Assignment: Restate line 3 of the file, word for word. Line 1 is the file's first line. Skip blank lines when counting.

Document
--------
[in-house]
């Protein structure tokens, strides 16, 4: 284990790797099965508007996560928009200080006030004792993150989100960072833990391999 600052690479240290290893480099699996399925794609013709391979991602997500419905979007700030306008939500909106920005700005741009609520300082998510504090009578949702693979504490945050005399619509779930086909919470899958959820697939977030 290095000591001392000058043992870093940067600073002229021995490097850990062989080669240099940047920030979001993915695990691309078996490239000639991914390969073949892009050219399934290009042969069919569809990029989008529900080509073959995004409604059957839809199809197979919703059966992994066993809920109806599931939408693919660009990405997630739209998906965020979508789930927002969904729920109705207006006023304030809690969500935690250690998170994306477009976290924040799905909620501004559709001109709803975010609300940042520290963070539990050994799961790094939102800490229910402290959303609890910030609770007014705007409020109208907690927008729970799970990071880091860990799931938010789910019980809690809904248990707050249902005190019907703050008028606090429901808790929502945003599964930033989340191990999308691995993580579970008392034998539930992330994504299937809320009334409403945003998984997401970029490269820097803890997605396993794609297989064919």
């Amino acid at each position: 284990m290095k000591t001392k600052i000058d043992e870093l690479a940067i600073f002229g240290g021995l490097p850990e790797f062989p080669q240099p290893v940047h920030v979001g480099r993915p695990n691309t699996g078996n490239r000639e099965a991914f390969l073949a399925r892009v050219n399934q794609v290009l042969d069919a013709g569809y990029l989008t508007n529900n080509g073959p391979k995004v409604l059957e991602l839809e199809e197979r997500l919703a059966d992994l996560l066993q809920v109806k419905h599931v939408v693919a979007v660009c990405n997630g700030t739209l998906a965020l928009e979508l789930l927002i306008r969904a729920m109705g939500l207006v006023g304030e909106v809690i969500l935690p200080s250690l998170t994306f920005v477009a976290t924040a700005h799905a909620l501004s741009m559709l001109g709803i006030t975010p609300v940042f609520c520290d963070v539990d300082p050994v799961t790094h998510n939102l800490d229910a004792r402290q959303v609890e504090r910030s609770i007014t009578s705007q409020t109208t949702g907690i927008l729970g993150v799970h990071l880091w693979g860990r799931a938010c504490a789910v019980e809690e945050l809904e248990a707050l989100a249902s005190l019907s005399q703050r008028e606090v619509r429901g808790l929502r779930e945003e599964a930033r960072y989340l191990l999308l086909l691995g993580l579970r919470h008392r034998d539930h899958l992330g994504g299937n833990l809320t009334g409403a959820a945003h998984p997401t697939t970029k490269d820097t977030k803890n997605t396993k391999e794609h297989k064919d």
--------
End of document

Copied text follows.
């Amino acid at each position: 284990m290095k000591t001392k600052i000058d043992e870093l690479a940067i600073f002229g240290g021995l490097p850990e790797f062989p080669q240099p290893v940047h920030v979001g480099r993915p695990n691309t699996g078996n490239r000639e099965a991914f390969l073949a399925r892009v050219n399934q794609v290009l042969d069919a013709g569809y990029l989008t508007n529900n080509g073959p391979k995004v409604l059957e991602l839809e199809e197979r997500l919703a059966d992994l996560l066993q809920v109806k419905h599931v939408v693919a979007v660009c990405n997630g700030t739209l998906a965020l928009e979508l789930l927002i306008r969904a729920m109705g939500l207006v006023g304030e909106v809690i969500l935690p200080s250690l998170t994306f920005v477009a976290t924040a700005h799905a909620l501004s741009m559709l001109g709803i006030t975010p609300v940042f609520c520290d963070v539990d300082p050994v799961t790094h998510n939102l800490d229910a004792r402290q959303v609890e504090r910030s609770i007014t009578s705007q409020t109208t949702g907690i927008l729970g993150v799970h990071l880091w693979g860990r799931a938010c504490a789910v019980e809690e945050l809904e248990a707050l989100a249902s005190l019907s005399q703050r008028e606090v619509r429901g808790l929502r779930e945003e599964a930033r960072y989340l191990l999308l086909l691995g993580l579970r919470h008392r034998d539930h899958l992330g994504g299937n833990l809320t009334g409403a959820a945003h998984p997401t697939t970029k490269d820097t977030k803890n997605t396993k391999e794609h297989k064919d």